The impact of occupational experience on cognitive and physical functional status among older adults in a representative sample of Korean subjects
© Min et al.; licensee BioMed Central. 2015
Received: 18 May 2014
Accepted: 4 February 2015
Published: 20 March 2015
This study investigated the impact of occupation on cognitive and physical function within an occupational window of the past 15 years using a nationally representative sample in Korea.
A total of 4,408 subjects aged 60 and older were selected from the Korean Longitudinal Study of Aging (KLoSA). Functional health was evaluated using the Korean versions of the Mental State Examination (K-MMSE), Instrumental Activities of Daily Living (K-IADL), and Activities of Daily Living (K-ADL) measures.
The prevalence of lower function was higher among women than among men, and employed persons had better cognitive and physical function compared with the retired and unemployed. Longer work duration during the past 15 years significantly and positively affected all measures of function in men, whereas it only improved physical function in women. Manual laborers exhibited improved functional capacity with longer work durations over the past 15 years, although they presented lower functional scores compared with non-manual laborers. There was a curvilinear relationship of work duration with cognitive and physical function among men and manual laborers.
In our population, longer work duration, especially for men and for manual laborers, appears to be a significant contributor to the cognitive and physical function of older people.
With an aging population worldwide, there has been much interest in how to age ‘successfully.’ Although there is no clear consensus on the definition of successful aging, physical and mental health status, namely the absence of physical disability and cognitive impairment, appear to be critical for contextualizing successful aging .
In short, health is a positive concept emphasizing the fulfillment of integrated functions including social well-being, personal resources, and physical fitness . Health status can be affected by several factors, such as personal behaviors and socioeconomic status, in a variety of ways [9,19]; among these, socioeconomic factors may be more fundamental in that they enable people to access important resources that can be used to minimize disease risk or affect health outcomes [9,24].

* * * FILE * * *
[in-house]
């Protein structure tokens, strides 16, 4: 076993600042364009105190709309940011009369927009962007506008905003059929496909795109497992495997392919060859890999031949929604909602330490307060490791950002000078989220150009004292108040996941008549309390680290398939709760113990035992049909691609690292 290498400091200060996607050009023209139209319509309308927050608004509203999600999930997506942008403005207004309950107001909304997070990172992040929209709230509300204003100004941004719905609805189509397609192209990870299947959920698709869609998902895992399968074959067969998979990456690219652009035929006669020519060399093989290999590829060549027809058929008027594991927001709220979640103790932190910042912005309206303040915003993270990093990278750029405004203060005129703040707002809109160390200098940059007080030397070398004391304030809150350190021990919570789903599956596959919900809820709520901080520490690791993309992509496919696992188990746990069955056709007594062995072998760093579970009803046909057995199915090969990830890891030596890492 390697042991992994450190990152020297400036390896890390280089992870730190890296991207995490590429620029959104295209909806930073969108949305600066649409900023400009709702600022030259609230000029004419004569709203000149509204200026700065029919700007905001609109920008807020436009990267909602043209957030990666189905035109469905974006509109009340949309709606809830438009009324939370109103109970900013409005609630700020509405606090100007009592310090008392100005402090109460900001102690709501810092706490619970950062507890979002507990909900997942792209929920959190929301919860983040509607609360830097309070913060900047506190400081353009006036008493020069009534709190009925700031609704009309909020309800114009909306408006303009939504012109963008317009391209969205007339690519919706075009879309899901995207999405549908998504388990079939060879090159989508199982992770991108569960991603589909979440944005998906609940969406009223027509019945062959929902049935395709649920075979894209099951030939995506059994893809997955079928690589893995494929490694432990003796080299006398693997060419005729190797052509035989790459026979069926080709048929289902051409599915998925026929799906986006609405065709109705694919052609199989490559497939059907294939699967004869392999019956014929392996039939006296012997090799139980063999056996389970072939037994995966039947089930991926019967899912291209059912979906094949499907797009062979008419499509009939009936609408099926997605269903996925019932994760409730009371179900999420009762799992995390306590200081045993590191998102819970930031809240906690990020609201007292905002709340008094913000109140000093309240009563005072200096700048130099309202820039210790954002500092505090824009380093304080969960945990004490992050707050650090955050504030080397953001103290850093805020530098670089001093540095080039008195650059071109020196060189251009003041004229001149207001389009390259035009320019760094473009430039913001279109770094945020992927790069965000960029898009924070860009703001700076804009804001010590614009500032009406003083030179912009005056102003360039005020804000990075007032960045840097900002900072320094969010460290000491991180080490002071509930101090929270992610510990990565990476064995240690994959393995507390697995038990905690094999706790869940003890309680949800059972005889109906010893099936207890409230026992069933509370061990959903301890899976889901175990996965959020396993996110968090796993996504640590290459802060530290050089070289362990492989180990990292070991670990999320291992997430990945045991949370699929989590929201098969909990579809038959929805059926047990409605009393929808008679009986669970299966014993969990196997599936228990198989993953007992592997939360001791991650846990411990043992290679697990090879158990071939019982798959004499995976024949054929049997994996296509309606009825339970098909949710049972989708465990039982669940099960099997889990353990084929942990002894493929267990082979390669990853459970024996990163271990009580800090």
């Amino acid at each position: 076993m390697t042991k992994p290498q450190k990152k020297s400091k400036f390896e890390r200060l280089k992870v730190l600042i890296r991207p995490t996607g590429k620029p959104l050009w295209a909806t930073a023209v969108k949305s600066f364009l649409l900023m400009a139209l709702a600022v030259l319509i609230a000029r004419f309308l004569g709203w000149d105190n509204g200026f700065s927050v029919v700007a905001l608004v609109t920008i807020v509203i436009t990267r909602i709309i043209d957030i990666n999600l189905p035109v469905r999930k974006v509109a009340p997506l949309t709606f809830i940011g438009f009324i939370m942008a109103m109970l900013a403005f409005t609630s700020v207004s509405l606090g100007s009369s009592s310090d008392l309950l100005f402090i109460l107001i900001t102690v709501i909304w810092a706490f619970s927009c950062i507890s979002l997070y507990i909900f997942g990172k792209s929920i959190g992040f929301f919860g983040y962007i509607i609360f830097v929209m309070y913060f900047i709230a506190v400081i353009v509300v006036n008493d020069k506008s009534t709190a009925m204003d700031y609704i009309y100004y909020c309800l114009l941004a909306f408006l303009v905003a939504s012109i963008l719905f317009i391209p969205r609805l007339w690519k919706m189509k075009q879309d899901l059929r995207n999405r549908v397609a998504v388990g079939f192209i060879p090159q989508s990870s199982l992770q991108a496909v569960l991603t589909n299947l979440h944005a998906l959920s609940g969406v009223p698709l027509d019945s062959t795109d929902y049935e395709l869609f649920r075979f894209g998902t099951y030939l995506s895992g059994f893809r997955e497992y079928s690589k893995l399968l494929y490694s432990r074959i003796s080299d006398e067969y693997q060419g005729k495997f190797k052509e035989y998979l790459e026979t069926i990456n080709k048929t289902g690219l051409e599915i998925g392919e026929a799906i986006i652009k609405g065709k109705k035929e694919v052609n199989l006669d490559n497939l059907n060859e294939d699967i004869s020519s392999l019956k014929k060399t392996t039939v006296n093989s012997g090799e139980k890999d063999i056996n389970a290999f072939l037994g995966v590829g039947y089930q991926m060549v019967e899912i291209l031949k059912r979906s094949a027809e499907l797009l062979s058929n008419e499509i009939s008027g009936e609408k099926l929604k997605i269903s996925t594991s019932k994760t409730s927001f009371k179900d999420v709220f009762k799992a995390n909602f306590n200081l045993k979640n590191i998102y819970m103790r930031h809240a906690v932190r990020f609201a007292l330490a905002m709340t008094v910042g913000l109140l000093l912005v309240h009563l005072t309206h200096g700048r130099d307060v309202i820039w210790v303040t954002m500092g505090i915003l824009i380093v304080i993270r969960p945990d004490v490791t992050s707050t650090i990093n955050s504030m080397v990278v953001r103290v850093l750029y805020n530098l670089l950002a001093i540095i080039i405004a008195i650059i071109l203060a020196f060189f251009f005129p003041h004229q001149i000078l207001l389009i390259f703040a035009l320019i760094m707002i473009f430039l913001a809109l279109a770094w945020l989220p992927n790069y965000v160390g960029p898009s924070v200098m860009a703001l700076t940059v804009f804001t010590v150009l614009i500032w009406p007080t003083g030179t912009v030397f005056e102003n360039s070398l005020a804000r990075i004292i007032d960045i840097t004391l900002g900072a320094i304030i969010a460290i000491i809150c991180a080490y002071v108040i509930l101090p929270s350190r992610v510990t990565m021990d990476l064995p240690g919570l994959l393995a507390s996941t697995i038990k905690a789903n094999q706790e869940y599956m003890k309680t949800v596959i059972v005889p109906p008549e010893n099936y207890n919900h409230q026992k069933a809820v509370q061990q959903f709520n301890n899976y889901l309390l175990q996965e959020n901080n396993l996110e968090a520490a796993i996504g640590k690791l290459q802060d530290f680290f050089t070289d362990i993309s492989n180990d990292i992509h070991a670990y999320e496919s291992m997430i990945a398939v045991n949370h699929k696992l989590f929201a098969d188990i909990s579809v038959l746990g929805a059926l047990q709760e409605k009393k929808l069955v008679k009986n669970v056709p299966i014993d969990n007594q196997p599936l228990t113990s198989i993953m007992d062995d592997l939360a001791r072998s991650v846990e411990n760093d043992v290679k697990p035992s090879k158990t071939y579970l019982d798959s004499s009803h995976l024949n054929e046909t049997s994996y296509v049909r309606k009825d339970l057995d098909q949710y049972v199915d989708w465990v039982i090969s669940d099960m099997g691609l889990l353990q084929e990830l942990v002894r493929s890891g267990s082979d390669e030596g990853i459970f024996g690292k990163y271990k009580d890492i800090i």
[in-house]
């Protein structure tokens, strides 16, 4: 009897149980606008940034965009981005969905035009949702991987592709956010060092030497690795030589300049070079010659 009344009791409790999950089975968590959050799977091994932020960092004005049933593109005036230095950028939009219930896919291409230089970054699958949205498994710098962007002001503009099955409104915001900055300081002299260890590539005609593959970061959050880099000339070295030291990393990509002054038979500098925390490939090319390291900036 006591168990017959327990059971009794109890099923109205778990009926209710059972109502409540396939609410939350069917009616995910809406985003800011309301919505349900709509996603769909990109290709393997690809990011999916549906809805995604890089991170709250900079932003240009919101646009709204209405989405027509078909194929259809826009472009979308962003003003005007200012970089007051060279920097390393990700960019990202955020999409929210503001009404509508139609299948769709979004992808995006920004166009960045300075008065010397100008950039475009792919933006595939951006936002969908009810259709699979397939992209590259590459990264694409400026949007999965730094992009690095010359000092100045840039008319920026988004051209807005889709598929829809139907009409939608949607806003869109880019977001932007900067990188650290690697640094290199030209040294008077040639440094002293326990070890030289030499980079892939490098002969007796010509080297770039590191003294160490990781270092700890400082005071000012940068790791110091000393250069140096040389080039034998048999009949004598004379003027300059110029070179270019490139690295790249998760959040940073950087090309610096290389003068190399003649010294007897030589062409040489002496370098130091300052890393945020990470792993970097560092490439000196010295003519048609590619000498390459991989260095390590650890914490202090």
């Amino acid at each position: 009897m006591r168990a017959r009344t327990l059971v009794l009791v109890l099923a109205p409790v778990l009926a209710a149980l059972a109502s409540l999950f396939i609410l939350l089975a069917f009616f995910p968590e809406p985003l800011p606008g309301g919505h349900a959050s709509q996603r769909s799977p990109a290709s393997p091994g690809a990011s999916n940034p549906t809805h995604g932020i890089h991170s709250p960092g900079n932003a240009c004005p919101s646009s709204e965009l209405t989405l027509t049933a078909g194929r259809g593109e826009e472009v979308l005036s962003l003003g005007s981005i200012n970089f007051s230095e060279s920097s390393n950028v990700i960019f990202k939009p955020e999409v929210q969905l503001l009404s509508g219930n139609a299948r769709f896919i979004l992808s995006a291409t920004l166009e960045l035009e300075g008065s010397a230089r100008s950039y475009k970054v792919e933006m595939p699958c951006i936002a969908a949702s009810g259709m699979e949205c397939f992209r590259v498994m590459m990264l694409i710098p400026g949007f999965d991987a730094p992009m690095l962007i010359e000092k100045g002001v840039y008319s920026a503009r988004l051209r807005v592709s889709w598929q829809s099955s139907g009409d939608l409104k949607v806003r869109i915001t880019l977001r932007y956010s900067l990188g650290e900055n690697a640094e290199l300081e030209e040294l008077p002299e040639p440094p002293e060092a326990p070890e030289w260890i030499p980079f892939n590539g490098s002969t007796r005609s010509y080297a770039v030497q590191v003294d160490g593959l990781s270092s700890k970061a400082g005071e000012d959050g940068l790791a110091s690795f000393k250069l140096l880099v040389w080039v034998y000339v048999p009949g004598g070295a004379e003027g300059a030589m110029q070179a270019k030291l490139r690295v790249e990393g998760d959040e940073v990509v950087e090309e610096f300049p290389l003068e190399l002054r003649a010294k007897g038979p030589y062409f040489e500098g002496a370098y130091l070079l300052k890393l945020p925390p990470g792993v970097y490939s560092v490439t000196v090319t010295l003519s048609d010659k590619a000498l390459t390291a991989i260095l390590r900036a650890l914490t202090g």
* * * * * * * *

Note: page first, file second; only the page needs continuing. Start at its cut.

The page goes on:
Interestingly, the socioeconomic factors seem to impact on health differently over the course of a lifetime . For example, at early stages of life, parental education and home environment affect infants’ and children’s development and health [7,12]. In adolescence, parental concerns over education and family conflict are associated with certain health problems . In adult life, it is unsurprising to find that social class, determined to a large extent by education and occupational status, and family environment are associated with health status . Thus, some potential risk factors for poor health outcomes earlier in life appear to become less important later in life, while some other factors become even more influential. Which of these social factors are responsible for maintaining and promoting overall function in older populations? Occupation may be one of the main contributors to older people’s health and well-being. This is because occupation in elderly populations not only provides economic independence but also continuously provides social support and emotional recognition, even though there are also certain mediating factors, such as psychosocial stress and exposure in the workplace [23,24,32]. Therefore, the benefits (i.e., economic independence, social support, and emotional recognition) may translate directly or indirectly into better health later in life.